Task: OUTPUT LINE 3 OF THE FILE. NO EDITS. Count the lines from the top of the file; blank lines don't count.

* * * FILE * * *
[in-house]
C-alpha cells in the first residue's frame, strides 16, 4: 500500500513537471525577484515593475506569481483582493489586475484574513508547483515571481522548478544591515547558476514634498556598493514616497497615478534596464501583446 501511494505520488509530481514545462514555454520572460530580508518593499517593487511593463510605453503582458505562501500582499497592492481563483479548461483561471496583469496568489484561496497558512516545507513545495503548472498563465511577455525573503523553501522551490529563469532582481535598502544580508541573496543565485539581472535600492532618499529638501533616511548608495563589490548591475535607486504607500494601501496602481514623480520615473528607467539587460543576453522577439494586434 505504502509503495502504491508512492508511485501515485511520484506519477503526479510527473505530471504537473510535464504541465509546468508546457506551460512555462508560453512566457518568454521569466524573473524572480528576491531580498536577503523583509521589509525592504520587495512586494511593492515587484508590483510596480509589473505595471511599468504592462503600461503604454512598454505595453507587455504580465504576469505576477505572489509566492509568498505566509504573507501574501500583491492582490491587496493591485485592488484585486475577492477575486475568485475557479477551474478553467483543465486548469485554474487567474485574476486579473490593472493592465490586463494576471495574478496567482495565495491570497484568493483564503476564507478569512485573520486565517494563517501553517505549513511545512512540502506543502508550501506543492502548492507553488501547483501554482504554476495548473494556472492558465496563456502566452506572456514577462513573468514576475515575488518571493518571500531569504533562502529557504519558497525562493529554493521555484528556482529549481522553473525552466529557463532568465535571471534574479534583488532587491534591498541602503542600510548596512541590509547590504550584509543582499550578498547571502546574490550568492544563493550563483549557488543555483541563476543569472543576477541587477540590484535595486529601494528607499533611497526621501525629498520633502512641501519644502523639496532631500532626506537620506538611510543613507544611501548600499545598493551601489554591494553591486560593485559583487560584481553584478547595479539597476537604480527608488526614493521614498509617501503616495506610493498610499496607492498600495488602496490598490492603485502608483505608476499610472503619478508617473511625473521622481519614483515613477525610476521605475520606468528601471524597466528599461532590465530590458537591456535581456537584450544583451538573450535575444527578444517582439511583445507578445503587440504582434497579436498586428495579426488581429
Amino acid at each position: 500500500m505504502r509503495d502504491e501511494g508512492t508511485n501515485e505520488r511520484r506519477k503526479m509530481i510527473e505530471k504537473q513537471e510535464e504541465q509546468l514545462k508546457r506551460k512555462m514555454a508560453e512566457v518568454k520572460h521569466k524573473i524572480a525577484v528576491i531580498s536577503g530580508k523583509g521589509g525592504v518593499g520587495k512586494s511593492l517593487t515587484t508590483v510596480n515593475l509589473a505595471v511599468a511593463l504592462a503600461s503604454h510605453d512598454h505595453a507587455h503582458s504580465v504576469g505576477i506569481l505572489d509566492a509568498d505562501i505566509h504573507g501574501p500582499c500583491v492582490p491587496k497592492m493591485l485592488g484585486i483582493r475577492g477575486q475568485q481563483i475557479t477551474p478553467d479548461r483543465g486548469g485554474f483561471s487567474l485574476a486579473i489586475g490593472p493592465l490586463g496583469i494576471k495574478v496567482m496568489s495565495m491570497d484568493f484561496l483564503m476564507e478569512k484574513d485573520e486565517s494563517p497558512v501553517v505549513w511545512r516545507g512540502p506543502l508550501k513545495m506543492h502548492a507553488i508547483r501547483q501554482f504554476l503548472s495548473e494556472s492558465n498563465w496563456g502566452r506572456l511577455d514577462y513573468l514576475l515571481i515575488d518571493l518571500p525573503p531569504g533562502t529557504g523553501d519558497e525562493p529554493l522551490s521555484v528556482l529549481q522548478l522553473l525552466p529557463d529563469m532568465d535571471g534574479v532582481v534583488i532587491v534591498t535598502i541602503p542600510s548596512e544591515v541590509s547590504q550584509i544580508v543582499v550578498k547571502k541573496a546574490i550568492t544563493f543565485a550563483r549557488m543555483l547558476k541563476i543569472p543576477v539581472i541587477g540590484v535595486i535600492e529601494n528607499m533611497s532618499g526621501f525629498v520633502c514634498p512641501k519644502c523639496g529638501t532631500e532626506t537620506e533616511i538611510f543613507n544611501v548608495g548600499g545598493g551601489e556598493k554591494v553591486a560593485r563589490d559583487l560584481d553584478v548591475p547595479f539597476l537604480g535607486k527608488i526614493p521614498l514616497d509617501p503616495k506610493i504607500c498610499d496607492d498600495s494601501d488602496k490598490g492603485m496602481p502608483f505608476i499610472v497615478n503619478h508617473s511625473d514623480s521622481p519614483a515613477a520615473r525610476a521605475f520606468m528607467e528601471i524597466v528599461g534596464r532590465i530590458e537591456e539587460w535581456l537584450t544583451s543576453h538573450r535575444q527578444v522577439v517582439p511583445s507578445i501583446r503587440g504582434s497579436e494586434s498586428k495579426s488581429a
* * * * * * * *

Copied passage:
Amino acid at each position: 500500500m505504502r509503495d502504491e501511494g508512492t508511485n501515485e505520488r511520484r506519477k503526479m509530481i510527473e505530471k504537473q513537471e510535464e504541465q509546468l514545462k508546457r506551460k512555462m514555454a508560453e512566457v518568454k520572460h521569466k524573473i524572480a525577484v528576491i531580498s536577503g530580508k523583509g521589509g525592504v518593499g520587495k512586494s511593492l517593487t515587484t508590483v510596480n515593475l509589473a505595471v511599468a511593463l504592462a503600461s503604454h510605453d512598454h505595453a507587455h503582458s504580465v504576469g505576477i506569481l505572489d509566492a509568498d505562501i505566509h504573507g501574501p500582499c500583491v492582490p491587496k497592492m493591485l485592488g484585486i483582493r475577492g477575486q475568485q481563483i475557479t477551474p478553467d479548461r483543465g486548469g485554474f483561471s487567474l485574476a486579473i489586475g490593472p493592465l490586463g496583469i494576471k495574478v496567482m496568489s495565495m491570497d484568493f484561496l483564503m476564507e478569512k484574513d485573520e486565517s494563517p497558512v501553517v505549513w511545512r516545507g512540502p506543502l508550501k513545495m506543492h502548492a507553488i508547483r501547483q501554482f504554476l503548472s495548473e494556472s492558465n498563465w496563456g502566452r506572456l511577455d514577462y513573468l514576475l515571481i515575488d518571493l518571500p525573503p531569504g533562502t529557504g523553501d519558497e525562493p529554493l522551490s521555484v528556482l529549481q522548478l522553473l525552466p529557463d529563469m532568465d535571471g534574479v532582481v534583488i532587491v534591498t535598502i541602503p542600510s548596512e544591515v541590509s547590504q550584509i544580508v543582499v550578498k547571502k541573496a546574490i550568492t544563493f543565485a550563483r549557488m543555483l547558476k541563476i543569472p543576477v539581472i541587477g540590484v535595486i535600492e529601494n528607499m533611497s532618499g526621501f525629498v520633502c514634498p512641501k519644502c523639496g529638501t532631500e532626506t537620506e533616511i538611510f543613507n544611501v548608495g548600499g545598493g551601489e556598493k554591494v553591486a560593485r563589490d559583487l560584481d553584478v548591475p547595479f539597476l537604480g535607486k527608488i526614493p521614498l514616497d509617501p503616495k506610493i504607500c498610499d496607492d498600495s494601501d488602496k490598490g492603485m496602481p502608483f505608476i499610472v497615478n503619478h508617473s511625473d514623480s521622481p519614483a515613477a520615473r525610476a521605475f520606468m528607467e528601471i524597466v528599461g534596464r532590465i530590458e537591456e539587460w535581456l537584450t544583451s543576453h538573450r535575444q527578444v522577439v517582439p511583445s507578445i501583446r503587440g504582434s497579436e494586434s498586428k495579426s488581429a